Analysing the sound of the mystery transistor
An update on our previous post on the mysterious 2SC828 R-NZ “noise selected” transistor that was used as the noise source for the Roland TR-808 drum machine. The observations and conclusions here are preliminary but interesting indeed.
I recently went ahead and built a replica of the noise circuit from the TR-808 into an external case which I shielded (there is a lot of gain in that circuit) and powered from a lab power supply. So far we have been doing listening tests only as the setup is all in the lab on the bench tethered to the power supply and hooked up to test gear so a portable version is the next step to easily take it into the studio for recording and spectral analysis.
The first thing that we found is that the “defective” 2SC828 R-NZ is indeed different compared to a stock 2SC828 so it definitely matches the assertion by Mr Kakehashi that the transistors that he used were special.
Based on simple listening tests it’s clear that a stock 2SC828 is, as I mentioned in part 1 of this article, not the best choice to install into an 808 clone project. Among the stock 2SC828’s tested (depending on the batch) many have a different noise quality, and a higher energy that sounds a bit more like pink noise and have a higher output. And it’s very batch dependant, there is a lot of variation between brands also. The stock 2SC828’s from one brand that we listened to were dramatically louder and grainier, other brands were not. Compared to many of the stock transistors the “defective” 2SC828 has a quieter noise output and the sound of the noise is very even and neutral sounding. Its smooth and sounds like soft white noise.
Which leads me to wonder if something was lost in translation in the 808 documentary interview – There is no “sizzle” in the noise from the 2SC828 R-NZ, its silky so perhaps what Mr Kakehashi meant is that the smooth noise source supports the “sizzle” components in the other sound generators in the 808 drum sounds rather than swamping them.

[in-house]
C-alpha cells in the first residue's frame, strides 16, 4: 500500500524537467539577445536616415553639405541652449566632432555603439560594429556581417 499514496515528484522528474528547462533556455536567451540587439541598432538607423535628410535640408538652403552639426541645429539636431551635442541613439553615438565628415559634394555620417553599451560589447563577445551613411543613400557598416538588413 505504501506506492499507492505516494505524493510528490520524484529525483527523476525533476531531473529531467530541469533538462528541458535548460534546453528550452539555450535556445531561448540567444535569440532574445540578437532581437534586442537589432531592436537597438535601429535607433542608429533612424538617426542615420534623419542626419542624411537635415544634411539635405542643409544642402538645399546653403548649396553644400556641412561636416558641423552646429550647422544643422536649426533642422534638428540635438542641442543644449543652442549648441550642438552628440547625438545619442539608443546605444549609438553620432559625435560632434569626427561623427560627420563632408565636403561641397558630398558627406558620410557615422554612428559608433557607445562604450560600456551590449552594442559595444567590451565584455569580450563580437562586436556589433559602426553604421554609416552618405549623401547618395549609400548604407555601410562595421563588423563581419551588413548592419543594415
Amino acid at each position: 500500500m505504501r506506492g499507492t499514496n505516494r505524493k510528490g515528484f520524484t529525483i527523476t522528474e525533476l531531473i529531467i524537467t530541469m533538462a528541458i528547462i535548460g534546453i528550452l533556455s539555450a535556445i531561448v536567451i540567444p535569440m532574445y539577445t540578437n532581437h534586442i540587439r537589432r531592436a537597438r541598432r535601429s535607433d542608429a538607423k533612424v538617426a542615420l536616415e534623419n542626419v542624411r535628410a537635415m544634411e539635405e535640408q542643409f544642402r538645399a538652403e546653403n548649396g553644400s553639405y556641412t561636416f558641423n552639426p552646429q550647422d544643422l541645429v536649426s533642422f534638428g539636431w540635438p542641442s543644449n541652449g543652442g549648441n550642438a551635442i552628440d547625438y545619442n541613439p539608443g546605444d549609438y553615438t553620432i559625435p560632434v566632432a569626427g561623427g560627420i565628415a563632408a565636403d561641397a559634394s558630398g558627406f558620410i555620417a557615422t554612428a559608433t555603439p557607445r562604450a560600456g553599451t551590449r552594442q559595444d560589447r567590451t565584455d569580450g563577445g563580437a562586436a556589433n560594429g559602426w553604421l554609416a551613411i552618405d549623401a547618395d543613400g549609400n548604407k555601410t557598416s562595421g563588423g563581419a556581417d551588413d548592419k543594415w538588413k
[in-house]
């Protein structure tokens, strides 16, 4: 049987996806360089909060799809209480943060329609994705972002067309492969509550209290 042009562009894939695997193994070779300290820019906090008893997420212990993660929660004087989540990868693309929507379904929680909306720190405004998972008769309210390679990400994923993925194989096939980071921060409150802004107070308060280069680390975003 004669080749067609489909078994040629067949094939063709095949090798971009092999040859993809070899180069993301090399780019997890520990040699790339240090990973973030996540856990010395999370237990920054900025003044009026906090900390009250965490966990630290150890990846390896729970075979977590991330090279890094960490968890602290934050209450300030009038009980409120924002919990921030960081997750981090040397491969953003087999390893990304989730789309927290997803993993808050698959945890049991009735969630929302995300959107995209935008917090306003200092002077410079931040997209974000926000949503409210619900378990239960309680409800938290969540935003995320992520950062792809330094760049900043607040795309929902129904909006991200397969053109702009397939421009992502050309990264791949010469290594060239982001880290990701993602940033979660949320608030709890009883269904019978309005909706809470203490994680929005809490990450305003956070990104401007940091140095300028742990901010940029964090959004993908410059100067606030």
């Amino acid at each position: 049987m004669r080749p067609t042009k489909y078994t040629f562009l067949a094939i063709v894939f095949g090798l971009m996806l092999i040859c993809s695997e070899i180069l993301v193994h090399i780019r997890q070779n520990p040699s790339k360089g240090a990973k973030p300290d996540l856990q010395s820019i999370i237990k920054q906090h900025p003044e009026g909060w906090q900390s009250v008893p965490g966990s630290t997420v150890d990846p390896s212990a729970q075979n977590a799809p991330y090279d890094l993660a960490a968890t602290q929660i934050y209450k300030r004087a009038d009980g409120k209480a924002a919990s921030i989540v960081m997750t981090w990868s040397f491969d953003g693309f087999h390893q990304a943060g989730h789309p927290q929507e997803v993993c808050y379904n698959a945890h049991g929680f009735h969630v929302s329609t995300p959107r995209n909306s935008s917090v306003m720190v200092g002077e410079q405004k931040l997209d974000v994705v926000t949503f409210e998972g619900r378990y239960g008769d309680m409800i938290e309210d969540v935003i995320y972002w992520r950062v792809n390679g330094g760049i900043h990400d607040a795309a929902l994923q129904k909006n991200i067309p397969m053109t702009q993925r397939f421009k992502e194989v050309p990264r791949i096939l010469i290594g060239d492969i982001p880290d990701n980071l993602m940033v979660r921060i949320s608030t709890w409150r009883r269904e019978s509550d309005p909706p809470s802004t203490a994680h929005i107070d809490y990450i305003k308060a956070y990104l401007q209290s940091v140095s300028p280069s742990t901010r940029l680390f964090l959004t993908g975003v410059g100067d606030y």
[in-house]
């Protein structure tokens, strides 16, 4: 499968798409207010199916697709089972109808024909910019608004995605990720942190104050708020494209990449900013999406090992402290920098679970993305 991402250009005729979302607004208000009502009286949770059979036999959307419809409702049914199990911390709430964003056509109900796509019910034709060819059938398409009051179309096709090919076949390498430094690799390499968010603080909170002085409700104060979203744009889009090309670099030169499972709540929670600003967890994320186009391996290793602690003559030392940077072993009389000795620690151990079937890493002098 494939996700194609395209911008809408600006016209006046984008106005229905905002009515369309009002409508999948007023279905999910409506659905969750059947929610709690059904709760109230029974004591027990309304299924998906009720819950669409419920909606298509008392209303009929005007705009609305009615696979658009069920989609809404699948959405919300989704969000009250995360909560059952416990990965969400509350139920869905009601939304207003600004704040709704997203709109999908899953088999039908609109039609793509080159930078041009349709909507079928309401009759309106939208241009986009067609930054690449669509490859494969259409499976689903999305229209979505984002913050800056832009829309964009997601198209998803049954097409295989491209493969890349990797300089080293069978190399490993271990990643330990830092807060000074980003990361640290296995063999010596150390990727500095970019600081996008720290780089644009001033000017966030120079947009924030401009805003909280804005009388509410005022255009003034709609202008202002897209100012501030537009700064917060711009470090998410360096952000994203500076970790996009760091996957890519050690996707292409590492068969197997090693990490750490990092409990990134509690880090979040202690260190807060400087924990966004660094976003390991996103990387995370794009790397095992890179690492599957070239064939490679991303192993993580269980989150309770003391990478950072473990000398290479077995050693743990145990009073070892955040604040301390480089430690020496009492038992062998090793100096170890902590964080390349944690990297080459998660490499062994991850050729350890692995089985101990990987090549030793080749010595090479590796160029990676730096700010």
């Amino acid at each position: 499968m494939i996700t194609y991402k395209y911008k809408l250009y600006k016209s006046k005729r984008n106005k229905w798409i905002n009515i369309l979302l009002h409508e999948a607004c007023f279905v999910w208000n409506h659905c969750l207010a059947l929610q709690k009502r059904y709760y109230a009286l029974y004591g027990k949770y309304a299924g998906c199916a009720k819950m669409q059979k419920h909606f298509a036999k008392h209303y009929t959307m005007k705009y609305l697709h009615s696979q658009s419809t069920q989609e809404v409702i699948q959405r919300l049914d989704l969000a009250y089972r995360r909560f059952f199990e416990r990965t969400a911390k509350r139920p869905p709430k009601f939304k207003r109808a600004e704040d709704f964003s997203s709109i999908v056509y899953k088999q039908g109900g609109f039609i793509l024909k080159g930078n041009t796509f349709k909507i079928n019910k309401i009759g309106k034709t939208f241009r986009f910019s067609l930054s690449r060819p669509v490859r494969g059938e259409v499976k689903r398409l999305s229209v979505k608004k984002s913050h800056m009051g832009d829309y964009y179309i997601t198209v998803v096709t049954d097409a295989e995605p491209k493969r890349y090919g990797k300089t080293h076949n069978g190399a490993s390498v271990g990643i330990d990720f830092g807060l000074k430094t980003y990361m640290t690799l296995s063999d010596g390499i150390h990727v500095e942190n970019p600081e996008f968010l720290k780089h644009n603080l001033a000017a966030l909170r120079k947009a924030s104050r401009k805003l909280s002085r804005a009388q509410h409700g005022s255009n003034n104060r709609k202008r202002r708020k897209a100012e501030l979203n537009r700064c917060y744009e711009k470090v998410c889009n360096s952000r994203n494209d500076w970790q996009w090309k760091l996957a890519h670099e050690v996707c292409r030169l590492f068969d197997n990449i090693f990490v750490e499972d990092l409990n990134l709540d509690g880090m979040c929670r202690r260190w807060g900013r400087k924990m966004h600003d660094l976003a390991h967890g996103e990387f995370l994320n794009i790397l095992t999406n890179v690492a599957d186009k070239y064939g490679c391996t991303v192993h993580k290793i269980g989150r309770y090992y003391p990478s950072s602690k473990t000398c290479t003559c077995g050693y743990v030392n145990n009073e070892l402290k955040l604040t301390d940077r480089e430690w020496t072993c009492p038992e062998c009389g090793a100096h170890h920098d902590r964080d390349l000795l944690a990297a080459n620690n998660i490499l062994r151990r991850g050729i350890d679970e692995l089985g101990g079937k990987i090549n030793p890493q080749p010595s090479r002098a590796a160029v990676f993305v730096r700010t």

In situ – despite the base terminal appearing to not be soldered in it actually is on the other side.
The next piece in the puzzle, and what may be the best news for clone builders is that in two TR-808’s that I have serviced since writing part one of this article the noise transistor was obviously original but it was not a 2SC828-R NZ. In one instance it was a 2SC536 and in the other case there was a 2SC945. Both were paint marked and obviously selected and matched for the purpose. I have listened to stock samples of both types in my test rig and both are closer to the sound of a 2SC828-R NZ than a stock 2SC828. Perhaps toward the end of production Roland tried different alternatives when the defective batch ran out.
So somewhat surprisingly it turns out that not quite every TR-808 used a transistor from the defective batch of 2SC828’s. And to have seen a selected 2SC945 installed originally into a TR-808 will confirm the suspicions that many people have held about this transistor because the 2SC945 is the paint marked, selected noise transistor used in the TR-606 drum machine. Perhaps the selected 2SC945 was the closest successor that Roland could find to the defective batch of 2SC828’s? (A selected 2SC945P NZ is also found in the CR-8000 drum machine as it’s noise source, it’s transistor Q11).
I mentioned another transistor that I have also recently found used as an original noise transistor in a TR-808 – a 2SC536. I tested some of these transistors from a couple of batches as well and it’s also quite close, not quite a smooth as the 2SC945 but it has the same noise level. One caveat though – One batch of this transistor that I tested which was in a smaller case sounded different from the 2SC536’s that were in the common TO92 case size so perhaps there is more variation across batches with these parts and that may be why in the end Roland chose the 2SC945 for their other drum machines.
As I mentioned previously this is all based on preliminary listening tests, there are more questions to be answered so take this article as a work in progress for discussion and experimentation rather than gospel.
It was surprising how different the noise level and quality was between different brands of the same transistor which makes testing and comparison more complicated than it would have been when the TR-808 was in production, there are many more manufacturers and brands now. Some 2SC828’s that we listened to sounded loud and harsh, others were reasonably close to the sound of the “defective” transistor so if you are building a clone it’s worth trying some different brands to see which sounds the best.
In part one I said that a perfect clone isn’t possible without a 2SC828-R NZ. All of the testing that I have done since writing part 1 of this article has however shown me that getting close enough is definitely possible with the right 2SC945P. The next step is to use a 2SC828-R NZ as a benchmark and to design a jig to select and grade some 2SC945P’s for the closest match.